It is not how well it compares to the existing technologies; Neither is it about how many problem the new technologies has. It is question if it is good enough and you don’t argue with numbers.
November 8th, 2004
I posted the following on a Stupid Network discussion over at Isen’s blog.
On the industry aspect, the role of a pure ISP (ie, the middleman that provides IP connectivity only by procuring infrastructure from a telco) is already dead by 1996 to 1997 when the telco woke up to the idea of Internet.
Pure ISPs started disappearing, either moving up layer (like AOL) or down the layer to build infrastructure. They are been squeeze by both side afterall, with a cost squeezed by telcos and revenue squeezed by telcos.
Will such business model comes back? Maybe it will come back as a provider who can roam across multiple infrastructure (2.5G, 3G, Wifi, cable, DSL etc) but not likely in the near future given the FCC policy direction US has taken to drive infrastructure growth by removing “open access” requirements.
So the question is not who is going to build a dumb network – the telcos is; The question is how to convience the telcos that building a dumb network is in their best (business) interest.
September 12th, 2004
How to think like Leonardo Da Vinci (via Dewayne-Net):
In business, it’s important to employ ambidextrous employees — people who have business and technology skills. For they can imagine the future. If you don’t employ multi-talented professionals, you lose out on business oportunities that cannot be imagined by the linear worker.
Yep, how true! It is no longer suffice for an engineer to be just an engineer and MBA to be just an MBA. Over years, I notice innovation is a often a 1+1. Take two old unrelated but established concepts, put them together and bingo, you got innovation! (e.g. Auction House + Internet = EBay!)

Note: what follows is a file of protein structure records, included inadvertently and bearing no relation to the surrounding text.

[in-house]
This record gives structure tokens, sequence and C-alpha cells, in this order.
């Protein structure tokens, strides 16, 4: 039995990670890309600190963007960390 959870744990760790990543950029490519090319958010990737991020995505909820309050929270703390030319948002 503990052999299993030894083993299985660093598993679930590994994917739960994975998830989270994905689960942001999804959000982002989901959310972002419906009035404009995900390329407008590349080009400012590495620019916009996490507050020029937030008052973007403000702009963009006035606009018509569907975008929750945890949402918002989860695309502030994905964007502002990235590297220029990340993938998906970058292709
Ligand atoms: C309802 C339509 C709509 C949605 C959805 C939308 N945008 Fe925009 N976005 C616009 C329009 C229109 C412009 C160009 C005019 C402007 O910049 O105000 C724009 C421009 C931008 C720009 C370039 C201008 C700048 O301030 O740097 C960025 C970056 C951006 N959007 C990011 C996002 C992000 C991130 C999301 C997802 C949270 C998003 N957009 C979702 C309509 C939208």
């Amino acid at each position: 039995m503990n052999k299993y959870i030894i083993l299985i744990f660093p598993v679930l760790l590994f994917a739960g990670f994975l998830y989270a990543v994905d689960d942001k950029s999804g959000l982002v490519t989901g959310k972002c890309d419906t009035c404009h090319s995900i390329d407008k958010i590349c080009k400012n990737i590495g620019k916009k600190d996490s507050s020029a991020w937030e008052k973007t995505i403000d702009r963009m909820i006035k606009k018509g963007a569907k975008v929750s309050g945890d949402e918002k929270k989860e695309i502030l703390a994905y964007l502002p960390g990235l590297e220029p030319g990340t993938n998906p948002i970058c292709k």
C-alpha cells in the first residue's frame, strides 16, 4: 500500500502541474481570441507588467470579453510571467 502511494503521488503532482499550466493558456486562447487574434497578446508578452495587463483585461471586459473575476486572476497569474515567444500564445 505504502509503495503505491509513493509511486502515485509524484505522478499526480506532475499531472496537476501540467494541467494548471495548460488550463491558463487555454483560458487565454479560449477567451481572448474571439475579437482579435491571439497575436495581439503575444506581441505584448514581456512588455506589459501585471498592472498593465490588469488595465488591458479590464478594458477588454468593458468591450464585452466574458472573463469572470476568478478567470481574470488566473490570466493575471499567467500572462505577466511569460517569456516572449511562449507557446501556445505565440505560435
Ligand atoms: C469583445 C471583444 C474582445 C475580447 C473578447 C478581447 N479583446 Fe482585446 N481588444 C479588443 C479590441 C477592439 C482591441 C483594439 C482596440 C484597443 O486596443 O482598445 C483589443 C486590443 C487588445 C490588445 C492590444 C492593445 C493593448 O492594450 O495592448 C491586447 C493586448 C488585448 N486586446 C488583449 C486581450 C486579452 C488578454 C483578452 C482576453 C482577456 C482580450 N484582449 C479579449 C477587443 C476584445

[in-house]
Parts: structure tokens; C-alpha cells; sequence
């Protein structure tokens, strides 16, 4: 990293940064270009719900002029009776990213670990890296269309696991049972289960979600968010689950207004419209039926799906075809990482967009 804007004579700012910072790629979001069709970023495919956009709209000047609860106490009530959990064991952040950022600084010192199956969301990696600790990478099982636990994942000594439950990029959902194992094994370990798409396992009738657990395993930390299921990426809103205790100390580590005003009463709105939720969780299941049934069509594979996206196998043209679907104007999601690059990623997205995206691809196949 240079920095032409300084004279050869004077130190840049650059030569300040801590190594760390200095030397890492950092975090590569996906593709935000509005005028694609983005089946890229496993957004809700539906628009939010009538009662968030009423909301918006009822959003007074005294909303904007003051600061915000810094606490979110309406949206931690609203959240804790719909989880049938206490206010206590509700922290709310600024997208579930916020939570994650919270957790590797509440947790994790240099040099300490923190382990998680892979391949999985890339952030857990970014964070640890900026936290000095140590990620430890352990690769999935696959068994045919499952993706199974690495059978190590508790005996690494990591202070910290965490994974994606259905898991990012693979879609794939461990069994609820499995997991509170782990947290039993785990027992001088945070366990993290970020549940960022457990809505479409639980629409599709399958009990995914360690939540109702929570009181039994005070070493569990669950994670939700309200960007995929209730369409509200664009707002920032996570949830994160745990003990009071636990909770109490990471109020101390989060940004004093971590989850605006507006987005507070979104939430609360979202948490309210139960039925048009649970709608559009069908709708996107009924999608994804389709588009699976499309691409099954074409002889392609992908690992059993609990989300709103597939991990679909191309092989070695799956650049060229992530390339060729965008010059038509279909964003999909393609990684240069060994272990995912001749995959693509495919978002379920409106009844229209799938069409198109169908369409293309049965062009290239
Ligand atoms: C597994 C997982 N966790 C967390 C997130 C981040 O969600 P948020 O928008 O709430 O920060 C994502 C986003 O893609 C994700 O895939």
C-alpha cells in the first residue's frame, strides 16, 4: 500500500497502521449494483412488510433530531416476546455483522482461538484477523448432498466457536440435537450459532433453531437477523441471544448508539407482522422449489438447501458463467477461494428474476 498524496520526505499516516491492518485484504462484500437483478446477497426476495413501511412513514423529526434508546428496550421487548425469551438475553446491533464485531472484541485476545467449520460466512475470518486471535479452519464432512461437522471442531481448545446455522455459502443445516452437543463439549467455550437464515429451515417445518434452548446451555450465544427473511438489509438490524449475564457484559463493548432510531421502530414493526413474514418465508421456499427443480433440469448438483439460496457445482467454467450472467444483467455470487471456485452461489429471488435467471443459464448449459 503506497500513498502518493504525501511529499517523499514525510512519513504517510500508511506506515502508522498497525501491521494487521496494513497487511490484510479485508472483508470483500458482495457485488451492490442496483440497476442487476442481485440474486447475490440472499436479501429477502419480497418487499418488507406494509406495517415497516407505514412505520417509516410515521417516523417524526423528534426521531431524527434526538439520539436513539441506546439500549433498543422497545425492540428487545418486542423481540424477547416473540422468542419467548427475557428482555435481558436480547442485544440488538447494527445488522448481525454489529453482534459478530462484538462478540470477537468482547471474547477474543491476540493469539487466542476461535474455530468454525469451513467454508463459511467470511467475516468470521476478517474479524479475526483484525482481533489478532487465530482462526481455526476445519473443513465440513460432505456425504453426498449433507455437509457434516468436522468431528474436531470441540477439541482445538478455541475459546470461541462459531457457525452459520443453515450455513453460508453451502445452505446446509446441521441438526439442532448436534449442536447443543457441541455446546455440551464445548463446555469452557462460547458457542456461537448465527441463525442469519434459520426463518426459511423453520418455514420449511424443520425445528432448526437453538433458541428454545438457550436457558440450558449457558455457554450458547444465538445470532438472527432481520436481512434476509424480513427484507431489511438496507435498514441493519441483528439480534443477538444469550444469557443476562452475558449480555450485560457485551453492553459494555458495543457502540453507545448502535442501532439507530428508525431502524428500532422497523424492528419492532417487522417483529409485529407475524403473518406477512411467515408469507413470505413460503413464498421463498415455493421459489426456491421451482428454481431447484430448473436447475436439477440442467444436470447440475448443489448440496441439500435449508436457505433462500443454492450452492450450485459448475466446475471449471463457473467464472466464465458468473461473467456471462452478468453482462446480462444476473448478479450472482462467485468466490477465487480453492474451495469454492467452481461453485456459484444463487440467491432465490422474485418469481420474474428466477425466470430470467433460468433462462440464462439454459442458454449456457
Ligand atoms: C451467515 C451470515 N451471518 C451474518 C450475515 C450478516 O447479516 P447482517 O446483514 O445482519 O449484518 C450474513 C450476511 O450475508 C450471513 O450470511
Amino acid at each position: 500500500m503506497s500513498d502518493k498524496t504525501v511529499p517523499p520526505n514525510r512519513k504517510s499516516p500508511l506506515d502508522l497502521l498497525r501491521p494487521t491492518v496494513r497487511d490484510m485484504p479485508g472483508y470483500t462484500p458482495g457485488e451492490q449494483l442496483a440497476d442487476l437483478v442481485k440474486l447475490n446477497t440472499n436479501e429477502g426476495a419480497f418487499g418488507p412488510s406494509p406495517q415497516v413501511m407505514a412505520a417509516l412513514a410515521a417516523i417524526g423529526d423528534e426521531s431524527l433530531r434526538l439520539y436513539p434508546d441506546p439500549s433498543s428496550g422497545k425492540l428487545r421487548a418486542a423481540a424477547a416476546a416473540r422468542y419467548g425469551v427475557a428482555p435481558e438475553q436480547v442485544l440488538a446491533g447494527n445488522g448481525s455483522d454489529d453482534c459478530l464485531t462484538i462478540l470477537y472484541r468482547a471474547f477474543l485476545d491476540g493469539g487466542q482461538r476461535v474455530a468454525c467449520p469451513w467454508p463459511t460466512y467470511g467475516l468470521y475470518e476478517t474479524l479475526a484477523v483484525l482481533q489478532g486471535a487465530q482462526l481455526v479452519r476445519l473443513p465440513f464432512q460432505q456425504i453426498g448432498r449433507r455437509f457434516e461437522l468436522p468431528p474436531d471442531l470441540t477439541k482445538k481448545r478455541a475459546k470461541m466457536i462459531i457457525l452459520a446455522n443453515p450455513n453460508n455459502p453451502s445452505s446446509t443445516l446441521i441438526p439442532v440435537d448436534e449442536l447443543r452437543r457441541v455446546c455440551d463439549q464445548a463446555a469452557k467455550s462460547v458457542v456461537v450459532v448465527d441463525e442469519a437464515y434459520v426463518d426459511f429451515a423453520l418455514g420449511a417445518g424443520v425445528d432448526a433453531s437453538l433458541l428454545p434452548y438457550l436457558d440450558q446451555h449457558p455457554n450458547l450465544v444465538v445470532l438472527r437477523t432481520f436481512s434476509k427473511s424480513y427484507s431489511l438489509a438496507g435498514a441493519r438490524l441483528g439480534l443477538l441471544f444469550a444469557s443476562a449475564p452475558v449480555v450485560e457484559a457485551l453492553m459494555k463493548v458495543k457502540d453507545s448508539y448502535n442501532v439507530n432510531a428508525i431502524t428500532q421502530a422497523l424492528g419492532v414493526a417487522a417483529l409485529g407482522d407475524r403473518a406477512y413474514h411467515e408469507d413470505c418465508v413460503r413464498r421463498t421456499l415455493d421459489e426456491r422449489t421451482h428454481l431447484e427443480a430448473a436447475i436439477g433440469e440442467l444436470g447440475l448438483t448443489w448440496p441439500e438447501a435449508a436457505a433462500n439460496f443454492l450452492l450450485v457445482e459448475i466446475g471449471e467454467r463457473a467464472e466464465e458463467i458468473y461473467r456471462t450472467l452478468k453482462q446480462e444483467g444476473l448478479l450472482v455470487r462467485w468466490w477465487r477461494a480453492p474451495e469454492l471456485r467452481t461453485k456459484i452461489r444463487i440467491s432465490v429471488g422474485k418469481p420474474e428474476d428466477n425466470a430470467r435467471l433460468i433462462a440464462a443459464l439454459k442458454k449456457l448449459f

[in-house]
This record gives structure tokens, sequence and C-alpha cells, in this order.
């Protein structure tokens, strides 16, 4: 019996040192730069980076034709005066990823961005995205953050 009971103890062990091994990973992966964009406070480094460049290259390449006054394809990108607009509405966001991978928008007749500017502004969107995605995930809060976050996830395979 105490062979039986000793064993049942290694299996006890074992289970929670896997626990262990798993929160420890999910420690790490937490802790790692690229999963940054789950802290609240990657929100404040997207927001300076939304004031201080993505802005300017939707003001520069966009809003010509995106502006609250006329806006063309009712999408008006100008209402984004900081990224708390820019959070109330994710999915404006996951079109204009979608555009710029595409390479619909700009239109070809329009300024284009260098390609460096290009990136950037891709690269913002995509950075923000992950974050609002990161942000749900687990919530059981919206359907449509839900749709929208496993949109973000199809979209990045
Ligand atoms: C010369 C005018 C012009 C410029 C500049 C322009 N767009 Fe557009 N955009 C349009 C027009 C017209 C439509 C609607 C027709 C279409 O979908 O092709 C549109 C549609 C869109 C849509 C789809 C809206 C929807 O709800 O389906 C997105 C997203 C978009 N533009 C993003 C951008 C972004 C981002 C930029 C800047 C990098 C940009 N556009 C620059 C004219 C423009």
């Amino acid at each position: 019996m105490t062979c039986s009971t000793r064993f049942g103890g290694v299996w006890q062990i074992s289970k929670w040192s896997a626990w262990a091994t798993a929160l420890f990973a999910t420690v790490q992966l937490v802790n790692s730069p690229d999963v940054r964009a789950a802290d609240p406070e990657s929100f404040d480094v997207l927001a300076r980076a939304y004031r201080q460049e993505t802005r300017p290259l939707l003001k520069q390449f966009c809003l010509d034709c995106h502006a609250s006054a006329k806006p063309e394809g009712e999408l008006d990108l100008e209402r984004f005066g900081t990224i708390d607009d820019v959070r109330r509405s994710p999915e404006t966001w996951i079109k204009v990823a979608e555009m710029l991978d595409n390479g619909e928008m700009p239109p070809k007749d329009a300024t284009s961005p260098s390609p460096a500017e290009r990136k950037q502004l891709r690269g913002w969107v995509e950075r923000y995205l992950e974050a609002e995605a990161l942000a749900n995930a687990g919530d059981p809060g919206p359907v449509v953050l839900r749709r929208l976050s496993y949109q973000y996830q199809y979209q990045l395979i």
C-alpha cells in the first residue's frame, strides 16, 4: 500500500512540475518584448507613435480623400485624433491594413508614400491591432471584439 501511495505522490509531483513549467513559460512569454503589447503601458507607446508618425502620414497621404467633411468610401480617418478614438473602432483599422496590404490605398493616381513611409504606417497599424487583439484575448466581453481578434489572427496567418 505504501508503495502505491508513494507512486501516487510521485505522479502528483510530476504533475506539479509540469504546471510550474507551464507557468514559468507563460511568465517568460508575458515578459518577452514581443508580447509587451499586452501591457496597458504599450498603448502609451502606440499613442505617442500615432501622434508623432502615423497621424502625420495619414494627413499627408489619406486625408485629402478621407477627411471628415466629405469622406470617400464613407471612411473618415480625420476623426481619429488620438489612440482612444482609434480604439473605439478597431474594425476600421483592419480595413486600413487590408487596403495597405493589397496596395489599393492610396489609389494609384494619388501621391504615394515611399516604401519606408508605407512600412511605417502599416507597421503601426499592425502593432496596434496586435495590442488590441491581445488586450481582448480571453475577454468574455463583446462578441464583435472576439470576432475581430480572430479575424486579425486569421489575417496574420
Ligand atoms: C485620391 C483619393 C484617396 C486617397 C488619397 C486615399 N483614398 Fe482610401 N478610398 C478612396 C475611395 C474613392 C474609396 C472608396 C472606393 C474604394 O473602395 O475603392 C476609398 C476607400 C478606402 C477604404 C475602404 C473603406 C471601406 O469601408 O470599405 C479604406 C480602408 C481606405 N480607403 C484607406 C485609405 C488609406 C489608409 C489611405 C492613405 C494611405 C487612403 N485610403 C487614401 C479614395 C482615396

ps: Oh yes, it was a pleasant surprise to come across Tom Peters’ blog!! Yes!
September 9th, 2004
Yesterday, the speakers have more or less covered almost all the current antispam techniques, I wonder if I should repeat them again for my talk today which will probably makes it pretty boring. Or should I do something else and make it interesting…so I did the latter :-)
Since my session is ‘Emerging Technologies’, I decided to turn my talk to ‘Emerging Spam’.
Business communications technologies has constantly evolvoing, from Postal Mail to Telegraph to Telephone to Fax to today Email. By historical trends, we should not expect Email to be the end of this evolution1.
And if we look at generic problem of “spam” (ie. bulk unsolicated commerical communication) it has also followed the communication evolution too. From Junk Mails to Junk Fax to Junk Voice Mail to Email Spam, we can also expect spams to exists in new form of communication technologies.
Read the rest of this entry »
August 31st, 2004
Does this means the Bluetooth is dying? (via isen.blog)
Ericsson is pulling the plug on its technology licensing unit, the wholly-owned subsidiary which invented Bluetooth wireless technology and became the driving force behind the company’s Bluetooth initiative.
Or does that means they give up collecting royalty for Bluetooth and therefore, drive more adoption of Bluetooth?
I think we haven’t see end of Bluetooth yet. It might just be that Ericsson realized it does not makes enough money on quarter of a penny royalty. On the other hand, Bluetooth does has its limitation, particularly speed. As an RS232/IR replacement, it is probably suffice but not good enough.
I remember I was on a panel with Vint Cerf last month when he rumbled the difficulty of shuffling our video cable among us. I responsed him with a single word: Ultra-Wide Band. At 400mbps wireless means it is capable of replacing even our DVI cable.